SBIR Phase I: Container Grids for Software Defined Security

Period of Performance: 07/01/2017 - 03/31/2018

$225K

Phase 1 SBIR

Recipient Firm

CN3 Systems, Inc
3007 Jackson St Array
San Francisco, CA 94115
Firm POC, Principal Investigator

Abstract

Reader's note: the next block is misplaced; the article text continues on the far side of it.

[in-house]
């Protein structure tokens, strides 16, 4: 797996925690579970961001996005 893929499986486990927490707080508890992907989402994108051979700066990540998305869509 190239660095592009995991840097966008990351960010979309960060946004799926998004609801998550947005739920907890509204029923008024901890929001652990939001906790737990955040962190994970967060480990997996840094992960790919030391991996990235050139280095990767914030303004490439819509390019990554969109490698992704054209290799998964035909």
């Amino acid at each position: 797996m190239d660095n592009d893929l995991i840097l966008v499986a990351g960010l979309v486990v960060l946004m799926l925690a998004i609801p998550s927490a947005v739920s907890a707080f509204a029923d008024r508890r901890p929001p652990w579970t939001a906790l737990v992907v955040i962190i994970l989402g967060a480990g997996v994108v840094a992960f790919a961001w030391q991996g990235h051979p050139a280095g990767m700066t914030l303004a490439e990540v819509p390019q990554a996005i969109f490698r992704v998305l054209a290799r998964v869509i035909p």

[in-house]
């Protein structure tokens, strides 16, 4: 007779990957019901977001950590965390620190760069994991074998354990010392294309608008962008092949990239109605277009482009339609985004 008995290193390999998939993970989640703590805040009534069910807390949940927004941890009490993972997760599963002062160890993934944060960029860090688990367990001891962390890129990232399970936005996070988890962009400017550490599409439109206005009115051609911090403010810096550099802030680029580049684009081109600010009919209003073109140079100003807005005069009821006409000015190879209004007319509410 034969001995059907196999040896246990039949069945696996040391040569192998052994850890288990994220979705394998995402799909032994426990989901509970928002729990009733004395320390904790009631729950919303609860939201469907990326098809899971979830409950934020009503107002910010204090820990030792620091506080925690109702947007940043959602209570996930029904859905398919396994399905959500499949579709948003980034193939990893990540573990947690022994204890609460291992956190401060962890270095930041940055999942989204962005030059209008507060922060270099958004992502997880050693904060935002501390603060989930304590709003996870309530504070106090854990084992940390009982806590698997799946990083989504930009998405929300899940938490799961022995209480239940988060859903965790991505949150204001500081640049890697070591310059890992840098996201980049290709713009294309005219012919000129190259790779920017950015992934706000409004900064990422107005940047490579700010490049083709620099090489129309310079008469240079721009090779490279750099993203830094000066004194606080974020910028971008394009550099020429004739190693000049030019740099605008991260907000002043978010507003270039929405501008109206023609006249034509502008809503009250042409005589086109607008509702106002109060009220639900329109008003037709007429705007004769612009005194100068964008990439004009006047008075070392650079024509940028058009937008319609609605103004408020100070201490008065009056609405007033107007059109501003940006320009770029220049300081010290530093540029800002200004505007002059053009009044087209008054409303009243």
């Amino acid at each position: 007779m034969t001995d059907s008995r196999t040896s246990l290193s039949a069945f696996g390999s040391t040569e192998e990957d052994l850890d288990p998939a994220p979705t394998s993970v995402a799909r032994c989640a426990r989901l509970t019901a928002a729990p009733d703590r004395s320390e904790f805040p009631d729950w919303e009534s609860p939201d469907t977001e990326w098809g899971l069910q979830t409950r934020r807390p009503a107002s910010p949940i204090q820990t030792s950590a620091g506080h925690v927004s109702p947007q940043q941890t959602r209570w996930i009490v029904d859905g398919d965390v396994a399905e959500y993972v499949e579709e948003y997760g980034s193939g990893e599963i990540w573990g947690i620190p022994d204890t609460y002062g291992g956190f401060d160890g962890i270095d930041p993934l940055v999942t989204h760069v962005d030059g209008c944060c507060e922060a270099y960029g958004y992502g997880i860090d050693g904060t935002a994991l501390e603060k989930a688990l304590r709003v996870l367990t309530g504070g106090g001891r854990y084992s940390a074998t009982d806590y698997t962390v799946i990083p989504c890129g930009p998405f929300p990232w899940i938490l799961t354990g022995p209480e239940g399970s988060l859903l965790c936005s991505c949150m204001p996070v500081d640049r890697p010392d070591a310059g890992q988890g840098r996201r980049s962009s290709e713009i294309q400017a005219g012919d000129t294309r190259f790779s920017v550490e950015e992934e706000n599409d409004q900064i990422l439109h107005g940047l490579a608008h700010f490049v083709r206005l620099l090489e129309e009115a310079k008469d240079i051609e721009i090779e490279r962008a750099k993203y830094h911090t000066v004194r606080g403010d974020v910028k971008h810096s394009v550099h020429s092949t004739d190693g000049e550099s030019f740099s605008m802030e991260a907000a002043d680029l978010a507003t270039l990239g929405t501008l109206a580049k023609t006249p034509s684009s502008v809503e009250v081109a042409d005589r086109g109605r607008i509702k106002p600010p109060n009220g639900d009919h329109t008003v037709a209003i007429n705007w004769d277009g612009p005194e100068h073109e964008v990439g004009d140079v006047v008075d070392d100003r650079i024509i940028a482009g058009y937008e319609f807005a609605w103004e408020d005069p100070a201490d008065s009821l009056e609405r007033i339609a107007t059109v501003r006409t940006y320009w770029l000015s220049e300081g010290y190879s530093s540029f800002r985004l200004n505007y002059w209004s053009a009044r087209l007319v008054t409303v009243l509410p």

The broader impact/commercial potential of this Small Business Innovation Research (SBIR) Phase I project appears in three areas. First, there is an $8B dollar market for legacy hardware network security products today that is in transition to Software Defined Security. Adoption of this general SDSec platform has the potential to accelerate that market transition and improve enterprise security. Second, this project's success as an open platform could dramatically shorten the time between research insight and at-scale production deployments; security software built to a lower bar of scale/resiliency is faster and easier to build. The end result will be an increased rate of innovation, and new markets for niche, fit-for-purpose security functions that today are not profitable for vendors to build. Last, this platform could harmonize enterprise security investments and practices for on premise workloads with security investments for public cloud workloads, solving a key dilemma faced by leading IT organizations. This will make those organizations more competitive on the world stage. This Small Business Innovation Research (SBIR) Phase I project addresses the two hardest technical challenges in building an enterprise-grade network security function, scale and resiliency, in a general way that can be applied to both new products and legacy codebases with no code change. Addressing scale/resiliency problems in a general way across many network security functions is novel, and this particular approach of massively parallel, lightweight packet processing functions to achieve this is new to this domain. Why now? The massively parallel design proposed here is far too expensive and impractical with traditional hardware-based network functions. Even traditional hypervisor-based virtual machines carry too much hardware overhead to make this design cost competitive. By using vSwitches and network security functions packaged as Linux containers, the hardware overhead cost per instance drops dramatically, and this class of approach for scale/resiliency may be proven practical.